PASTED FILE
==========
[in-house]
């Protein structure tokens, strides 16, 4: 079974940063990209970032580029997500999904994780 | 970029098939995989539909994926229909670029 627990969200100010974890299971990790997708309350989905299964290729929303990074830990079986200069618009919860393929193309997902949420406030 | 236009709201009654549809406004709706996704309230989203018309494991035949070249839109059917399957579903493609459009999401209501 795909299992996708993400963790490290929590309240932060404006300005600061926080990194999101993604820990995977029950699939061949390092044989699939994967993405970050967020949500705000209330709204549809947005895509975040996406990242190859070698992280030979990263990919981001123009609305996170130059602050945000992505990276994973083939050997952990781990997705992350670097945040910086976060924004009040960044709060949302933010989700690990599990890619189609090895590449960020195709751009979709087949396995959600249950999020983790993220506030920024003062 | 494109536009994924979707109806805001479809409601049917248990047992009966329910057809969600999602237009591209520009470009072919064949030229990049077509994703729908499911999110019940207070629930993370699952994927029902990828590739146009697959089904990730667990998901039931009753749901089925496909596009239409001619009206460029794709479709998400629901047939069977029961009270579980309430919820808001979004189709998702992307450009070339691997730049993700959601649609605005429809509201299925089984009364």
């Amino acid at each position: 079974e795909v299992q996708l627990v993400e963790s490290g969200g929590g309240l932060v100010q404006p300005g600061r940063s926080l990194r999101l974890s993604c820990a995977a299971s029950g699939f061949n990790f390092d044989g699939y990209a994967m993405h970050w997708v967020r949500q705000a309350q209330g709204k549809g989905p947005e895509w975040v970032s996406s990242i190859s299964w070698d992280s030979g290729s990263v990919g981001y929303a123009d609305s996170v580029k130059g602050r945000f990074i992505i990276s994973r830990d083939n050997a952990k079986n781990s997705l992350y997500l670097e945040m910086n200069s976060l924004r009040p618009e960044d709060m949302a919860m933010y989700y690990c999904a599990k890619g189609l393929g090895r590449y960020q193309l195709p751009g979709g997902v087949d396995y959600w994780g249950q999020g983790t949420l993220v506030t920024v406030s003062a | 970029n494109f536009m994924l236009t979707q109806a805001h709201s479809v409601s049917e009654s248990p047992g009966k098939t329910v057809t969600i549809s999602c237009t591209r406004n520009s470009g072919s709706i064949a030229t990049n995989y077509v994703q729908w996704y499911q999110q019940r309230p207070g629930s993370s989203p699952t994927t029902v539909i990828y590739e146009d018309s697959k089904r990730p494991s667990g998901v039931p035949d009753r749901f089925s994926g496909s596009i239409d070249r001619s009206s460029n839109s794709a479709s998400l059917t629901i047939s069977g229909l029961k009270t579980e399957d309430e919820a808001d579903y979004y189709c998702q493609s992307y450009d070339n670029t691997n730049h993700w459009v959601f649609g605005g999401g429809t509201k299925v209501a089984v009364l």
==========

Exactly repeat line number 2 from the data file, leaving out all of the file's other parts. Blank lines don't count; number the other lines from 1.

């Protein structure tokens, strides 16, 4: 079974940063990209970032580029997500999904994780 | 970029098939995989539909994926229909670029 627990969200100010974890299971990790997708309350989905299964290729929303990074830990079986200069618009919860393929193309997902949420406030 | 236009709201009654549809406004709706996704309230989203018309494991035949070249839109059917399957579903493609459009999401209501 795909299992996708993400963790490290929590309240932060404006300005600061926080990194999101993604820990995977029950699939061949390092044989699939994967993405970050967020949500705000209330709204549809947005895509975040996406990242190859070698992280030979990263990919981001123009609305996170130059602050945000992505990276994973083939050997952990781990997705992350670097945040910086976060924004009040960044709060949302933010989700690990599990890619189609090895590449960020195709751009979709087949396995959600249950999020983790993220506030920024003062 | 494109536009994924979707109806805001479809409601049917248990047992009966329910057809969600999602237009591209520009470009072919064949030229990049077509994703729908499911999110019940207070629930993370699952994927029902990828590739146009697959089904990730667990998901039931009753749901089925496909596009239409001619009206460029794709479709998400629901047939069977029961009270579980309430919820808001979004189709998702992307450009070339691997730049993700959601649609605005429809509201299925089984009364």